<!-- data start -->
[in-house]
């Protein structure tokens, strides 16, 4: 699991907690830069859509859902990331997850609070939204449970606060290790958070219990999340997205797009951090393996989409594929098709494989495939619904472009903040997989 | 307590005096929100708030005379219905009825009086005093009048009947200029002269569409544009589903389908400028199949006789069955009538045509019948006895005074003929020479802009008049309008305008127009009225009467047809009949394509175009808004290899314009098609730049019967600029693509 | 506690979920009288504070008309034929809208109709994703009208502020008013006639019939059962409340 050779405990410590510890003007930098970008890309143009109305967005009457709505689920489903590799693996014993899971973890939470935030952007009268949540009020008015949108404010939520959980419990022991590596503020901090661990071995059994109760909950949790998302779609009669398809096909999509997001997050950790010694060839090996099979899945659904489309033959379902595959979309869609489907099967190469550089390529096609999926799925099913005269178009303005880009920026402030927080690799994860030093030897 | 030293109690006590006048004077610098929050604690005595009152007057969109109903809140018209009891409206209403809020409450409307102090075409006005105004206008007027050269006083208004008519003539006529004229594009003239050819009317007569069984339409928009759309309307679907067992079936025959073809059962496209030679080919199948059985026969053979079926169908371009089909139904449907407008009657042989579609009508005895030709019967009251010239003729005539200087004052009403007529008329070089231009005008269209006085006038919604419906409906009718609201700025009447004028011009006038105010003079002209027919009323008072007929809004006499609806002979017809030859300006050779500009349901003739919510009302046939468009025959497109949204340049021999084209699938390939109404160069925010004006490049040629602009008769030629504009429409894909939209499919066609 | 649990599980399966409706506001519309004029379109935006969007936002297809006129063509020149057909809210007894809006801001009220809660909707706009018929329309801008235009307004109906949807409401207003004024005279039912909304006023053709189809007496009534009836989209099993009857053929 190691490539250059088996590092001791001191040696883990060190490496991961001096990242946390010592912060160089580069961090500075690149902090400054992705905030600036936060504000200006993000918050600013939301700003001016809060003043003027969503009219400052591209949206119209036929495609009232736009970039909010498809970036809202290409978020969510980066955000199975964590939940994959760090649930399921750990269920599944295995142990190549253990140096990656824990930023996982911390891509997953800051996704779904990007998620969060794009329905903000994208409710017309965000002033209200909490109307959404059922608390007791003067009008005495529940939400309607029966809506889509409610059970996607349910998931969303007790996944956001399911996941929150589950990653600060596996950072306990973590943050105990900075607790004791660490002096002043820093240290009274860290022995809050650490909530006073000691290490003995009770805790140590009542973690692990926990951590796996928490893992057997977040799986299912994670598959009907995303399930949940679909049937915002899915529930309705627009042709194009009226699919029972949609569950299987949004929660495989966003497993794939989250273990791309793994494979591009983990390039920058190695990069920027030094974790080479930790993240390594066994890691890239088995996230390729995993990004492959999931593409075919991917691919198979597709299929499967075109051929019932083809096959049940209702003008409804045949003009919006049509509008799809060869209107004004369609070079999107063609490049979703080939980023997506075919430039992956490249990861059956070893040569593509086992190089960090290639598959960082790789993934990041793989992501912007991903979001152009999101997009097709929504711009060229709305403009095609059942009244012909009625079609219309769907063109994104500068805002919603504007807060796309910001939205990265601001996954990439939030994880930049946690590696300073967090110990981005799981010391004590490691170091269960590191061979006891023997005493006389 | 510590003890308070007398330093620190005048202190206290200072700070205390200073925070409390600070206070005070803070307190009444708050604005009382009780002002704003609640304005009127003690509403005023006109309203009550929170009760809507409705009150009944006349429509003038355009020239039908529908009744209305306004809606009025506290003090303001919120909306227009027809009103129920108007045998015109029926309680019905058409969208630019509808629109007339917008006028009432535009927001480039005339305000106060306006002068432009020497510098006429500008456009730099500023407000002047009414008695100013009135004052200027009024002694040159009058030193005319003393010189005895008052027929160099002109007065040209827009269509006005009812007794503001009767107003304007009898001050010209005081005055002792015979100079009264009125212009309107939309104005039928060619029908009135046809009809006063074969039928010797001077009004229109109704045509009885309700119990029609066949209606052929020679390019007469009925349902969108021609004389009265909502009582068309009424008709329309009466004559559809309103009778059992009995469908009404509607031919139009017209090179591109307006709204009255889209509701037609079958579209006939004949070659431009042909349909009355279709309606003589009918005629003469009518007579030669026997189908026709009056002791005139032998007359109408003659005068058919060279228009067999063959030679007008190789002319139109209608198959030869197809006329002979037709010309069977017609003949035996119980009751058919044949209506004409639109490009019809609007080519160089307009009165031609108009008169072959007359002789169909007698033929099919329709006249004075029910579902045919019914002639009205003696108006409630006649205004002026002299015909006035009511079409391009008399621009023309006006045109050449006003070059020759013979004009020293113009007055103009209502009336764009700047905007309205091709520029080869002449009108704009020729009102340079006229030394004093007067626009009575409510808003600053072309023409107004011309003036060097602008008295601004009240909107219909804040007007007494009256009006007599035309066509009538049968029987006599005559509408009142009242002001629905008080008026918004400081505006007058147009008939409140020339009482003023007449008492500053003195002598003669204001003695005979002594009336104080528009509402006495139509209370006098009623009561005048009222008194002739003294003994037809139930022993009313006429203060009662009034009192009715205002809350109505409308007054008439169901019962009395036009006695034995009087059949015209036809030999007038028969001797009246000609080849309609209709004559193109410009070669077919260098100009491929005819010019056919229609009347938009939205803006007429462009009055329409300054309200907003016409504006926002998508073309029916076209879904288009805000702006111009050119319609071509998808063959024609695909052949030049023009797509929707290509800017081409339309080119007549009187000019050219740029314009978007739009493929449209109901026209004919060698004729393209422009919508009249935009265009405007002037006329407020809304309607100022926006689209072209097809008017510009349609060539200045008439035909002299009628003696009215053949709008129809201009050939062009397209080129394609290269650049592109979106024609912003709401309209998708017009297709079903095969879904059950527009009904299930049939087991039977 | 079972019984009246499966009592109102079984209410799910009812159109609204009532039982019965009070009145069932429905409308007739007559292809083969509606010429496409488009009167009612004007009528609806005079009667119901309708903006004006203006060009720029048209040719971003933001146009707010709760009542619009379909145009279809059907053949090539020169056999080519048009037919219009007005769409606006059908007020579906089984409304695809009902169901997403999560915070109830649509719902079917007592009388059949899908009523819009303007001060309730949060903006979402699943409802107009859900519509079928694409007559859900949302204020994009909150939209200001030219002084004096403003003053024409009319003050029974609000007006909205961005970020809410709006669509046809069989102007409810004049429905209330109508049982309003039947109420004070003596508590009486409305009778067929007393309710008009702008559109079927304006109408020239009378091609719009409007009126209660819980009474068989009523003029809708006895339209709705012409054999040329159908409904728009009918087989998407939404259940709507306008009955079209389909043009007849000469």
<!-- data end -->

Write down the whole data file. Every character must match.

[in-house]
């Protein structure tokens, strides 16, 4: 699991907690830069859509859902990331997850609070939204449970606060290790958070219990999340997205797009951090393996989409594929098709494989495939619904472009903040997989 | 307590005096929100708030005379219905009825009086005093009048009947200029002269569409544009589903389908400028199949006789069955009538045509019948006895005074003929020479802009008049309008305008127009009225009467047809009949394509175009808004290899314009098609730049019967600029693509 | 506690979920009288504070008309034929809208109709994703009208502020008013006639019939059962409340 050779405990410590510890003007930098970008890309143009109305967005009457709505689920489903590799693996014993899971973890939470935030952007009268949540009020008015949108404010939520959980419990022991590596503020901090661990071995059994109760909950949790998302779609009669398809096909999509997001997050950790010694060839090996099979899945659904489309033959379902595959979309869609489907099967190469550089390529096609999926799925099913005269178009303005880009920026402030927080690799994860030093030897 | 030293109690006590006048004077610098929050604690005595009152007057969109109903809140018209009891409206209403809020409450409307102090075409006005105004206008007027050269006083208004008519003539006529004229594009003239050819009317007569069984339409928009759309309307679907067992079936025959073809059962496209030679080919199948059985026969053979079926169908371009089909139904449907407008009657042989579609009508005895030709019967009251010239003729005539200087004052009403007529008329070089231009005008269209006085006038919604419906409906009718609201700025009447004028011009006038105010003079002209027919009323008072007929809004006499609806002979017809030859300006050779500009349901003739919510009302046939468009025959497109949204340049021999084209699938390939109404160069925010004006490049040629602009008769030629504009429409894909939209499919066609 | 649990599980399966409706506001519309004029379109935006969007936002297809006129063509020149057909809210007894809006801001009220809660909707706009018929329309801008235009307004109906949807409401207003004024005279039912909304006023053709189809007496009534009836989209099993009857053929 190691490539250059088996590092001791001191040696883990060190490496991961001096990242946390010592912060160089580069961090500075690149902090400054992705905030600036936060504000200006993000918050600013939301700003001016809060003043003027969503009219400052591209949206119209036929495609009232736009970039909010498809970036809202290409978020969510980066955000199975964590939940994959760090649930399921750990269920599944295995142990190549253990140096990656824990930023996982911390891509997953800051996704779904990007998620969060794009329905903000994208409710017309965000002033209200909490109307959404059922608390007791003067009008005495529940939400309607029966809506889509409610059970996607349910998931969303007790996944956001399911996941929150589950990653600060596996950072306990973590943050105990900075607790004791660490002096002043820093240290009274860290022995809050650490909530006073000691290490003995009770805790140590009542973690692990926990951590796996928490893992057997977040799986299912994670598959009907995303399930949940679909049937915002899915529930309705627009042709194009009226699919029972949609569950299987949004929660495989966003497993794939989250273990791309793994494979591009983990390039920058190695990069920027030094974790080479930790993240390594066994890691890239088995996230390729995993990004492959999931593409075919991917691919198979597709299929499967075109051929019932083809096959049940209702003008409804045949003009919006049509509008799809060869209107004004369609070079999107063609490049979703080939980023997506075919430039992956490249990861059956070893040569593509086992190089960090290639598959960082790789993934990041793989992501912007991903979001152009999101997009097709929504711009060229709305403009095609059942009244012909009625079609219309769907063109994104500068805002919603504007807060796309910001939205990265601001996954990439939030994880930049946690590696300073967090110990981005799981010391004590490691170091269960590191061979006891023997005493006389 | 510590003890308070007398330093620190005048202190206290200072700070205390200073925070409390600070206070005070803070307190009444708050604005009382009780002002704003609640304005009127003690509403005023006109309203009550929170009760809507409705009150009944006349429509003038355009020239039908529908009744209305306004809606009025506290003090303001919120909306227009027809009103129920108007045998015109029926309680019905058409969208630019509808629109007339917008006028009432535009927001480039005339305000106060306006002068432009020497510098006429500008456009730099500023407000002047009414008695100013009135004052200027009024002694040159009058030193005319003393010189005895008052027929160099002109007065040209827009269509006005009812007794503001009767107003304007009898001050010209005081005055002792015979100079009264009125212009309107939309104005039928060619029908009135046809009809006063074969039928010797001077009004229109109704045509009885309700119990029609066949209606052929020679390019007469009925349902969108021609004389009265909502009582068309009424008709329309009466004559559809309103009778059992009995469908009404509607031919139009017209090179591109307006709204009255889209509701037609079958579209006939004949070659431009042909349909009355279709309606003589009918005629003469009518007579030669026997189908026709009056002791005139032998007359109408003659005068058919060279228009067999063959030679007008190789002319139109209608198959030869197809006329002979037709010309069977017609003949035996119980009751058919044949209506004409639109490009019809609007080519160089307009009165031609108009008169072959007359002789169909007698033929099919329709006249004075029910579902045919019914002639009205003696108006409630006649205004002026002299015909006035009511079409391009008399621009023309006006045109050449006003070059020759013979004009020293113009007055103009209502009336764009700047905007309205091709520029080869002449009108704009020729009102340079006229030394004093007067626009009575409510808003600053072309023409107004011309003036060097602008008295601004009240909107219909804040007007007494009256009006007599035309066509009538049968029987006599005559509408009142009242002001629905008080008026918004400081505006007058147009008939409140020339009482003023007449008492500053003195002598003669204001003695005979002594009336104080528009509402006495139509209370006098009623009561005048009222008194002739003294003994037809139930022993009313006429203060009662009034009192009715205002809350109505409308007054008439169901019962009395036009006695034995009087059949015209036809030999007038028969001797009246000609080849309609209709004559193109410009070669077919260098100009491929005819010019056919229609009347938009939205803006007429462009009055329409300054309200907003016409504006926002998508073309029916076209879904288009805000702006111009050119319609071509998808063959024609695909052949030049023009797509929707290509800017081409339309080119007549009187000019050219740029314009978007739009493929449209109901026209004919060698004729393209422009919508009249935009265009405007002037006329407020809304309607100022926006689209072209097809008017510009349609060539200045008439035909002299009628003696009215053949709008129809201009050939062009397209080129394609290269650049592109979106024609912003709401309209998708017009297709079903095969879904059950527009009904299930049939087991039977 | 079972019984009246499966009592109102079984209410799910009812159109609204009532039982019965009070009145069932429905409308007739007559292809083969509606010429496409488009009167009612004007009528609806005079009667119901309708903006004006203006060009720029048209040719971003933001146009707010709760009542619009379909145009279809059907053949090539020169056999080519048009037919219009007005769409606006059908007020579906089984409304695809009902169901997403999560915070109830649509719902079917007592009388059949899908009523819009303007001060309730949060903006979402699943409802107009859900519509079928694409007559859900949302204020994009909150939209200001030219002084004096403003003053024409009319003050029974609000007006909205961005970020809410709006669509046809069989102007409810004049429905209330109508049982309003039947109420004070003596508590009486409305009778067929007393309710008009702008559109079927304006109408020239009378091609719009409007009126209660819980009474068989009523003029809708006895339209709705012409054999040329159908409904728009009918087989998407939404259940709507306008009955079209389909043009007849000469």